• It can inspect the resulting page device dictionary and perhaps make additional alterations. This provides additional flexibility when the standard set of policy choices is inadequate.
At the time setpagedevice calls the PolicyReport procedure, it has completed set-ting up the new page device and installing it as the current device in the graphics state. It has also called the device’s BeginPage procedure (see Section 6.2.6, “De-vice Initialization and Page Setup”). Thus, invoking currentpagedevice within the PolicyReport procedure will return the page device dictionary for the newly installed device. It is permissible for the PolicyReport procedure to invoke setpagedevice recursively.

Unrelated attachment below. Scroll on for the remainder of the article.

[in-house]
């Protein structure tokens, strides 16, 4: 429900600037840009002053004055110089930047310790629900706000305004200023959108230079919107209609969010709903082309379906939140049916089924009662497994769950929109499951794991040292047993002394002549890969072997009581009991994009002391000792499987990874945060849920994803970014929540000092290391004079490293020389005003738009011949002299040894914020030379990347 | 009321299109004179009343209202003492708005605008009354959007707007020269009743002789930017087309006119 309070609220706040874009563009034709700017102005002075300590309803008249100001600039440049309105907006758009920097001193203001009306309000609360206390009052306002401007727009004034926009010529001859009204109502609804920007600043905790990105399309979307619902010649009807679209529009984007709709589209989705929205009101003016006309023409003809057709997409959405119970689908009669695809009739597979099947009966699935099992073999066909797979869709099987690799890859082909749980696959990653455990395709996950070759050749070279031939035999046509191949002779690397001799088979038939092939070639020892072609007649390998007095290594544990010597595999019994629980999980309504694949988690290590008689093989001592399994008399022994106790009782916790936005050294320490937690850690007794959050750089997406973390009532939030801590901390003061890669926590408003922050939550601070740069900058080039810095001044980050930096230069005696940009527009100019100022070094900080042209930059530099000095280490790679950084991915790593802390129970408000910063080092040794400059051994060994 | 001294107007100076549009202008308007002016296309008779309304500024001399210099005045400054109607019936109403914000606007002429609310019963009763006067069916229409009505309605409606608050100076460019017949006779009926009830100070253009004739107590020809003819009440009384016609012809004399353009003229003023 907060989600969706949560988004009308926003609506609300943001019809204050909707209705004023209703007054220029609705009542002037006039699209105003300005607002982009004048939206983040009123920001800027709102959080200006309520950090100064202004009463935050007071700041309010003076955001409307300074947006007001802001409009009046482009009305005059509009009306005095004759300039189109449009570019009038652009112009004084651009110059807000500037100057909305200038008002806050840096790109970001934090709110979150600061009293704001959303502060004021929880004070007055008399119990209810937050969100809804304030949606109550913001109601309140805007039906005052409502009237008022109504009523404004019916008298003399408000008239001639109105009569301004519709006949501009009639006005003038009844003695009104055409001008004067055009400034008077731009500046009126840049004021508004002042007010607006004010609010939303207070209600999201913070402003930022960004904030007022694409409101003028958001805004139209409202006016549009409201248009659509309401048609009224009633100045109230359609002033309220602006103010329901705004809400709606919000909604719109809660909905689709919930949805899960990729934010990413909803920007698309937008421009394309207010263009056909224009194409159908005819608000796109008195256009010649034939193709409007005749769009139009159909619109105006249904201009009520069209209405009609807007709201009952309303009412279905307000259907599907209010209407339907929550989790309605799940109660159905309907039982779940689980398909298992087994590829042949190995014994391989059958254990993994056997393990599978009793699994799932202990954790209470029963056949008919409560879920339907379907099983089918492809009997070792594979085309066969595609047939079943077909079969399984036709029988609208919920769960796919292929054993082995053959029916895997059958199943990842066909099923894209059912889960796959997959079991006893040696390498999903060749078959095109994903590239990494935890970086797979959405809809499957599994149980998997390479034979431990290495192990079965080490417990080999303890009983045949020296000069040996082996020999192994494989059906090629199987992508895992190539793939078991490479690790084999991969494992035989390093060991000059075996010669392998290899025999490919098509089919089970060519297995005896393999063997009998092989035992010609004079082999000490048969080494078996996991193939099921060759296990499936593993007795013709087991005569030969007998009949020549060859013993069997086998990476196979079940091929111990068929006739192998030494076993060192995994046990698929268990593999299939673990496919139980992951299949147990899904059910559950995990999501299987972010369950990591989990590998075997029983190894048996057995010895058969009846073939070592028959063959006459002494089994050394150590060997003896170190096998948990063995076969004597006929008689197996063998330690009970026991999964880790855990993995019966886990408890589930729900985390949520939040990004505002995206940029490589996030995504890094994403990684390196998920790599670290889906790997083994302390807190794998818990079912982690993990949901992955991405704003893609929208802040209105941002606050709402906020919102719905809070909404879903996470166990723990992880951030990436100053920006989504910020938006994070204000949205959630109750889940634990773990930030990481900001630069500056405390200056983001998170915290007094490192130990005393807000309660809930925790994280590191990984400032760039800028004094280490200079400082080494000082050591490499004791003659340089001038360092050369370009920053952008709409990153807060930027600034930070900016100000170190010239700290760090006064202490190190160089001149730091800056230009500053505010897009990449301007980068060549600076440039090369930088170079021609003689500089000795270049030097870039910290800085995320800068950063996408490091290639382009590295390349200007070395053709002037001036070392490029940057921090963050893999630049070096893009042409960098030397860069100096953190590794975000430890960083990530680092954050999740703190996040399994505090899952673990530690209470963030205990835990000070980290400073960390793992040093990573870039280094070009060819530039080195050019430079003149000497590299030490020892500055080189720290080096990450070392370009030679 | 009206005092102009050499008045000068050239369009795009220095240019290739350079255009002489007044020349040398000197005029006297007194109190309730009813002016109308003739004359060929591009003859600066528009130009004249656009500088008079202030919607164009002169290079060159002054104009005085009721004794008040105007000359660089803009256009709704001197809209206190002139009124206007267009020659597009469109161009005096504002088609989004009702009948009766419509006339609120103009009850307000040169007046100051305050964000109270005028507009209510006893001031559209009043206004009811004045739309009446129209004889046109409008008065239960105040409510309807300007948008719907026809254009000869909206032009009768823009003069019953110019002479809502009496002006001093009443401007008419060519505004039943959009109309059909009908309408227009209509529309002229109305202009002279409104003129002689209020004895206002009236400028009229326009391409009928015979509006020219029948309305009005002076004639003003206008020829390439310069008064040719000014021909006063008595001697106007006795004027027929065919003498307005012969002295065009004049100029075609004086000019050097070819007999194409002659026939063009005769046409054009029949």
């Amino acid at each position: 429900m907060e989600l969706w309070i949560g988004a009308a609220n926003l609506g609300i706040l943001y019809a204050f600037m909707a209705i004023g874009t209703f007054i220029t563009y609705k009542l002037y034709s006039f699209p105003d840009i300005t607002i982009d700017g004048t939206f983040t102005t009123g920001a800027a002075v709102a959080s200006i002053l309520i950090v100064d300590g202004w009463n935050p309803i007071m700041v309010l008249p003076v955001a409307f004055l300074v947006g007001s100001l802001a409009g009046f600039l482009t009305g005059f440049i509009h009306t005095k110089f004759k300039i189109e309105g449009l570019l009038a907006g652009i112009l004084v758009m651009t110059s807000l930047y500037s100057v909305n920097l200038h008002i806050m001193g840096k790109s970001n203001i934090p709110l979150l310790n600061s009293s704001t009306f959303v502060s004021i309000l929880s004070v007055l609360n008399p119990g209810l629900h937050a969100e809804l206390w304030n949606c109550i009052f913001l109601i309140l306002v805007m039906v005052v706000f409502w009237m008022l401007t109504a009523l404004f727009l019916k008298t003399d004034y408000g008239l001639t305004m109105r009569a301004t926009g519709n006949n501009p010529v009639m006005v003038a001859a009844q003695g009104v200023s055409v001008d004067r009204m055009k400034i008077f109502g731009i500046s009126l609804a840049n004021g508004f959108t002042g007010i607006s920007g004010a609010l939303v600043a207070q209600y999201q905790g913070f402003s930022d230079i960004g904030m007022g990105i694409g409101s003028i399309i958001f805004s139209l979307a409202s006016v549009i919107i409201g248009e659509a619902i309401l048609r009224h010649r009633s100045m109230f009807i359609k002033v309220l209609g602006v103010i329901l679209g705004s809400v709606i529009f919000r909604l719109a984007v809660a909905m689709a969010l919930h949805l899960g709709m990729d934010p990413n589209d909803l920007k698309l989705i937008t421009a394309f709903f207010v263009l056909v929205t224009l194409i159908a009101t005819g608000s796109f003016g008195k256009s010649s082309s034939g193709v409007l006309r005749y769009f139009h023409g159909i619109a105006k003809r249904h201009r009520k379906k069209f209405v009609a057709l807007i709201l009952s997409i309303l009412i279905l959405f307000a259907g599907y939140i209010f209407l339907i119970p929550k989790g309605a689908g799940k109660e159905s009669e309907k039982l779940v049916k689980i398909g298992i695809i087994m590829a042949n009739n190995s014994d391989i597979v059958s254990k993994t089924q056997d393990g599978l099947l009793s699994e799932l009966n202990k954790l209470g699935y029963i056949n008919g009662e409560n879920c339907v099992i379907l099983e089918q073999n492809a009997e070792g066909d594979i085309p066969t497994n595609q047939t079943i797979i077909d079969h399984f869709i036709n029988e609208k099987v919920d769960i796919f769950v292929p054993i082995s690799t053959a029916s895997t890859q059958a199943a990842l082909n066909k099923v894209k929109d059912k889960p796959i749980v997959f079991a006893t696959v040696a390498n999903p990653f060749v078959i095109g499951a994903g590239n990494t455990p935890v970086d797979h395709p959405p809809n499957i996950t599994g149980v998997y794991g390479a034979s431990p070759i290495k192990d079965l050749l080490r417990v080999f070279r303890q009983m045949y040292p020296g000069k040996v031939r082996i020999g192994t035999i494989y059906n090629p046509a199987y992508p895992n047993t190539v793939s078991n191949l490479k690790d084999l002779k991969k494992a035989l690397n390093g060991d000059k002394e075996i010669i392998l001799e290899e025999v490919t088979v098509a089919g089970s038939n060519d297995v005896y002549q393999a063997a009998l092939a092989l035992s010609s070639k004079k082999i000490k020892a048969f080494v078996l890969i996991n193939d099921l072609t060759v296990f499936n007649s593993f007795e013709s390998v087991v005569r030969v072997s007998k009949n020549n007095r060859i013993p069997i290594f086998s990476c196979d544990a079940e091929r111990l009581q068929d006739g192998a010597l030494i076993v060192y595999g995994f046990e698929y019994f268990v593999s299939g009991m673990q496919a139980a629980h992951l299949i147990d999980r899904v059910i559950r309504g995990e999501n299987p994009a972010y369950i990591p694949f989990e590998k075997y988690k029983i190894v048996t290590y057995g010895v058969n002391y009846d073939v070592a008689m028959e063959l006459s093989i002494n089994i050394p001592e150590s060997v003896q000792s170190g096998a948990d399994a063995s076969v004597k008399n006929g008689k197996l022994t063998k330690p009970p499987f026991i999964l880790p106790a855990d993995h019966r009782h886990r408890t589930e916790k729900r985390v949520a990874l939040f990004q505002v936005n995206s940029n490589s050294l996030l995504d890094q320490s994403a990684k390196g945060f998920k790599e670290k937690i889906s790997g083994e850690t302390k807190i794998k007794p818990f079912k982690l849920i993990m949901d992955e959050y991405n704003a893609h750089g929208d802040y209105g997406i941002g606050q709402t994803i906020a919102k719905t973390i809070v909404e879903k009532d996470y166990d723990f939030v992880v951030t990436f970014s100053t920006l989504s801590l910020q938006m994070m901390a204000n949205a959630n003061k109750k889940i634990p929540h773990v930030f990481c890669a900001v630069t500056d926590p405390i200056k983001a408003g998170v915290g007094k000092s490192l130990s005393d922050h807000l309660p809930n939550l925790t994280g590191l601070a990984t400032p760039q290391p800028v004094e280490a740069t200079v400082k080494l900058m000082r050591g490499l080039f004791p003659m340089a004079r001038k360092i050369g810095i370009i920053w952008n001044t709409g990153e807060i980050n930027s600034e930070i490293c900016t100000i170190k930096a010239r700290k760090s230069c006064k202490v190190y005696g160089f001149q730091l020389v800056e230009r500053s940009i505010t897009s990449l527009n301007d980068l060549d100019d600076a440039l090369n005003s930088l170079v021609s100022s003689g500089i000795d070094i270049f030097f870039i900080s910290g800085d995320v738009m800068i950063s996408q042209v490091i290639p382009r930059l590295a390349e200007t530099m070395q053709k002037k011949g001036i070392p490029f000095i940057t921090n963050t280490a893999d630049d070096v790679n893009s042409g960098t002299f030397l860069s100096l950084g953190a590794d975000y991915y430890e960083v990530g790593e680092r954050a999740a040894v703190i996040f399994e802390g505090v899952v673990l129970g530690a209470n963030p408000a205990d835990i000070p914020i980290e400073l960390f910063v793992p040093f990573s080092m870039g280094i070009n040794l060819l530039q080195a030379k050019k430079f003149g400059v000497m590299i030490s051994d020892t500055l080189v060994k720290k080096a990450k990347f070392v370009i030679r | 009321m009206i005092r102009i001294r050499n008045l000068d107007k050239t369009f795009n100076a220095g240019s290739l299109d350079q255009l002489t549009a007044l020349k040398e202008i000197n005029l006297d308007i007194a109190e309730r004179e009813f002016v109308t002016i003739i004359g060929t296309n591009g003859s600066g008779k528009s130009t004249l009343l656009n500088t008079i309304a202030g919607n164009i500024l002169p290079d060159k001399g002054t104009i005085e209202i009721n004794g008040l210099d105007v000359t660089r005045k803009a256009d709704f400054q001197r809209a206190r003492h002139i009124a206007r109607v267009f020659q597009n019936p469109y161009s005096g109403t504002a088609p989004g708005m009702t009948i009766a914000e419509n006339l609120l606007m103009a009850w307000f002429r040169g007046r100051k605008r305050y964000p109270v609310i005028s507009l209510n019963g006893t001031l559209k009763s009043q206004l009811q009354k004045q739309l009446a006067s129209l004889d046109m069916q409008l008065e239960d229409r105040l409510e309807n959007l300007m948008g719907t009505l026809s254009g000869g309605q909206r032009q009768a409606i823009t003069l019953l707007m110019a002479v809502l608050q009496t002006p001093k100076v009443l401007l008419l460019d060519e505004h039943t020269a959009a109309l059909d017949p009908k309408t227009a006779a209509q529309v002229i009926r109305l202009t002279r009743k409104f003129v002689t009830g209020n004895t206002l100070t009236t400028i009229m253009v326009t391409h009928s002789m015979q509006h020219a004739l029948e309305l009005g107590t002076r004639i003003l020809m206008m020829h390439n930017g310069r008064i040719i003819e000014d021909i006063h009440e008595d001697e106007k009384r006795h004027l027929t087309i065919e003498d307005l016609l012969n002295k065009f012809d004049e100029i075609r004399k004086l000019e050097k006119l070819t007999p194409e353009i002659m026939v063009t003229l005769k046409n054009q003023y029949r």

Figure 6.1 shows an example of trapping. The light and medium grays represent two different colorants, which are used to paint the background and the glyph denoting the letter A. The first figure shows the intended result, with the two col-orants properly registered. The second figure shows what happens when the colo-rants are misregistered. In the third figure, traps have been overprinted along the boundaries, obscuring the artifacts caused by the misregistration. (For emphasis, the traps are shown here in dark gray; in actual practice, their color would be similar to one of the adjoining colors.)
Although trapping can be implemented by the application generating the Post-Script page description, such application-level trapping suffers from several disad-vantages:
• The final set of colorants to be used is not known to the application.